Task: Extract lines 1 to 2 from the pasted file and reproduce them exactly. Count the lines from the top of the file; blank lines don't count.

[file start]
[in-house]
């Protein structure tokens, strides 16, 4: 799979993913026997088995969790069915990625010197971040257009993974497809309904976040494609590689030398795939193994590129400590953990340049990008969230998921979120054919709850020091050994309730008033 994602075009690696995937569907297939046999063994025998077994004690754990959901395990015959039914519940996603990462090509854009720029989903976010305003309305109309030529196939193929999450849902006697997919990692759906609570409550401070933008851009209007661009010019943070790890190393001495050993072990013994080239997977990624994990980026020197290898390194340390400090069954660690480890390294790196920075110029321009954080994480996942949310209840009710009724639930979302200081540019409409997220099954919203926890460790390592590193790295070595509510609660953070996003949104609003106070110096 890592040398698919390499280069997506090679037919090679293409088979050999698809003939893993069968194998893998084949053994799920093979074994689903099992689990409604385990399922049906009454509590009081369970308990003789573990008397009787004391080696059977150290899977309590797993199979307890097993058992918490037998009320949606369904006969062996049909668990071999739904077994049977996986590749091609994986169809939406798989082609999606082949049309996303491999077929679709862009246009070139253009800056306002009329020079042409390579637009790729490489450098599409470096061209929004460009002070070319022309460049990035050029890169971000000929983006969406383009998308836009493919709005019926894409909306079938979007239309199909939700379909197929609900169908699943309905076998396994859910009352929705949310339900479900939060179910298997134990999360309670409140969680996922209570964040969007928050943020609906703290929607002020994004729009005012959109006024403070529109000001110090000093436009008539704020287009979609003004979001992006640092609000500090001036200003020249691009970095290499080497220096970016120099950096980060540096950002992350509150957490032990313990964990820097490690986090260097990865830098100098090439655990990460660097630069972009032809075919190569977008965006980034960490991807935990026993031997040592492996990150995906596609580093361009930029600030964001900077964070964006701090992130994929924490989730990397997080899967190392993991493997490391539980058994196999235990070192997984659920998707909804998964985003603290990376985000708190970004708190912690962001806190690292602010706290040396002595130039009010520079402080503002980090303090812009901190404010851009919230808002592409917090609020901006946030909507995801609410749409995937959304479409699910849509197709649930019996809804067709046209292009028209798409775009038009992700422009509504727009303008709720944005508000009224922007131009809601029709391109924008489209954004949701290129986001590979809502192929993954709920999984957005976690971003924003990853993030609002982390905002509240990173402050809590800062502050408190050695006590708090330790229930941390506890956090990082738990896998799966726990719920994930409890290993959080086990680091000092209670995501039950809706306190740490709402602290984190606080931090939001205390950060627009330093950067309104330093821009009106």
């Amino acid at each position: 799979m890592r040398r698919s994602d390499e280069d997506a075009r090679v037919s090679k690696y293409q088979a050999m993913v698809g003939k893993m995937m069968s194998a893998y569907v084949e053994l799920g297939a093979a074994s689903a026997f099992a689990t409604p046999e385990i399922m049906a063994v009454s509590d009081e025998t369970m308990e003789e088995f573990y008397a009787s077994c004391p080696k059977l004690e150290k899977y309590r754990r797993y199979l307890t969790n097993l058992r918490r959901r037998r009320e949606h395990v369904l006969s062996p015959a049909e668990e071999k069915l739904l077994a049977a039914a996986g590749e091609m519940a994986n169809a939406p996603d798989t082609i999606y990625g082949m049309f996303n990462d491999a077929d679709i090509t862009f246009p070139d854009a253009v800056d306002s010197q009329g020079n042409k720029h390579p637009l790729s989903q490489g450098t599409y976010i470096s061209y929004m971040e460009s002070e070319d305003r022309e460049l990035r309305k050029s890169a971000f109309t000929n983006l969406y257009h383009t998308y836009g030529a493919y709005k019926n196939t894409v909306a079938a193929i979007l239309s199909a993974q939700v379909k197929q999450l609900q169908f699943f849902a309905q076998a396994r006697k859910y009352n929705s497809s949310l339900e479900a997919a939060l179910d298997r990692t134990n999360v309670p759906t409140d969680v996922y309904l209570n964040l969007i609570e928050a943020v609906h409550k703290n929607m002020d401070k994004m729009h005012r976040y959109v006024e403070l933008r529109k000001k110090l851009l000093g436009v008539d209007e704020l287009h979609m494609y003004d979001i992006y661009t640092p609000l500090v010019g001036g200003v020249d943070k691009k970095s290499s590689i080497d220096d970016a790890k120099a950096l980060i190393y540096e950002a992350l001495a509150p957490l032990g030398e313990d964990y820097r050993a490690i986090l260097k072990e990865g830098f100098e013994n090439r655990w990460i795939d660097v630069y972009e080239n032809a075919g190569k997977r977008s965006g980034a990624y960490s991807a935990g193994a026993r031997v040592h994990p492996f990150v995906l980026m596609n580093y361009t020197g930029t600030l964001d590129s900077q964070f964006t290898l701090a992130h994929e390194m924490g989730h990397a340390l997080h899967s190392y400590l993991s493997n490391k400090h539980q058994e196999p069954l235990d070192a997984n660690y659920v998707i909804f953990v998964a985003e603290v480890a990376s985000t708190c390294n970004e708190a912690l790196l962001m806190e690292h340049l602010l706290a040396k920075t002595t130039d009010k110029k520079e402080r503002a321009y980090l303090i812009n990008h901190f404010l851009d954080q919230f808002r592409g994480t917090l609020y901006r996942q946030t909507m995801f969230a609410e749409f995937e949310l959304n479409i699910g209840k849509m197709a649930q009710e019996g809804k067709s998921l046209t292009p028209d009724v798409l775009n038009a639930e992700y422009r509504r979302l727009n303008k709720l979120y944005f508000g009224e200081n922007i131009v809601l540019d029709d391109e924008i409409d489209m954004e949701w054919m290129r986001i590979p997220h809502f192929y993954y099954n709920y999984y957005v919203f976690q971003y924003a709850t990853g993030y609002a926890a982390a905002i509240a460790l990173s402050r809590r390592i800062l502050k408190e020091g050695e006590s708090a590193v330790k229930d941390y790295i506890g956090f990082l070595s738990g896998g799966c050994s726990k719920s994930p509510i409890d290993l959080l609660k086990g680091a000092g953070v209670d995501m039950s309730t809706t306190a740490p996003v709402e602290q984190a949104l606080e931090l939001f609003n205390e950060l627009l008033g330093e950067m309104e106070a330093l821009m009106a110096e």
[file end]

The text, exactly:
[in-house]
């Protein structure tokens, strides 16, 4: 799979993913026997088995969790069915990625010197971040257009993974497809309904976040494609590689030398795939193994590129400590953990340049990008969230998921979120054919709850020091050994309730008033 994602075009690696995937569907297939046999063994025998077994004690754990959901395990015959039914519940996603990462090509854009720029989903976010305003309305109309030529196939193929999450849902006697997919990692759906609570409550401070933008851009209007661009010019943070790890190393001495050993072990013994080239997977990624994990980026020197290898390194340390400090069954660690480890390294790196920075110029321009954080994480996942949310209840009710009724639930979302200081540019409409997220099954919203926890460790390592590193790295070595509510609660953070996003949104609003106070110096 890592040398698919390499280069997506090679037919090679293409088979050999698809003939893993069968194998893998084949053994799920093979074994689903099992689990409604385990399922049906009454509590009081369970308990003789573990008397009787004391080696059977150290899977309590797993199979307890097993058992918490037998009320949606369904006969062996049909668990071999739904077994049977996986590749091609994986169809939406798989082609999606082949049309996303491999077929679709862009246009070139253009800056306002009329020079042409390579637009790729490489450098599409470096061209929004460009002070070319022309460049990035050029890169971000000929983006969406383009998308836009493919709005019926894409909306079938979007239309199909939700379909197929609900169908699943309905076998396994859910009352929705949310339900479900939060179910298997134990999360309670409140969680996922209570964040969007928050943020609906703290929607002020994004729009005012959109006024403070529109000001110090000093436009008539704020287009979609003004979001992006640092609000500090001036200003020249691009970095290499080497220096970016120099950096980060540096950002992350509150957490032990313990964990820097490690986090260097990865830098100098090439655990990460660097630069972009032809075919190569977008965006980034960490991807935990026993031997040592492996990150995906596609580093361009930029600030964001900077964070964006701090992130994929924490989730990397997080899967190392993991493997490391539980058994196999235990070192997984659920998707909804998964985003603290990376985000708190970004708190912690962001806190690292602010706290040396002595130039009010520079402080503002980090303090812009901190404010851009919230808002592409917090609020901006946030909507995801609410749409995937959304479409699910849509197709649930019996809804067709046209292009028209798409775009038009992700422009509504727009303008709720944005508000009224922007131009809601029709391109924008489209954004949701290129986001590979809502192929993954709920999984957005976690971003924003990853993030609002982390905002509240990173402050809590800062502050408190050695006590708090330790229930941390506890956090990082738990896998799966726990719920994930409890290993959080086990680091000092209670995501039950809706306190740490709402602290984190606080931090939001205390950060627009330093950067309104330093821009009106």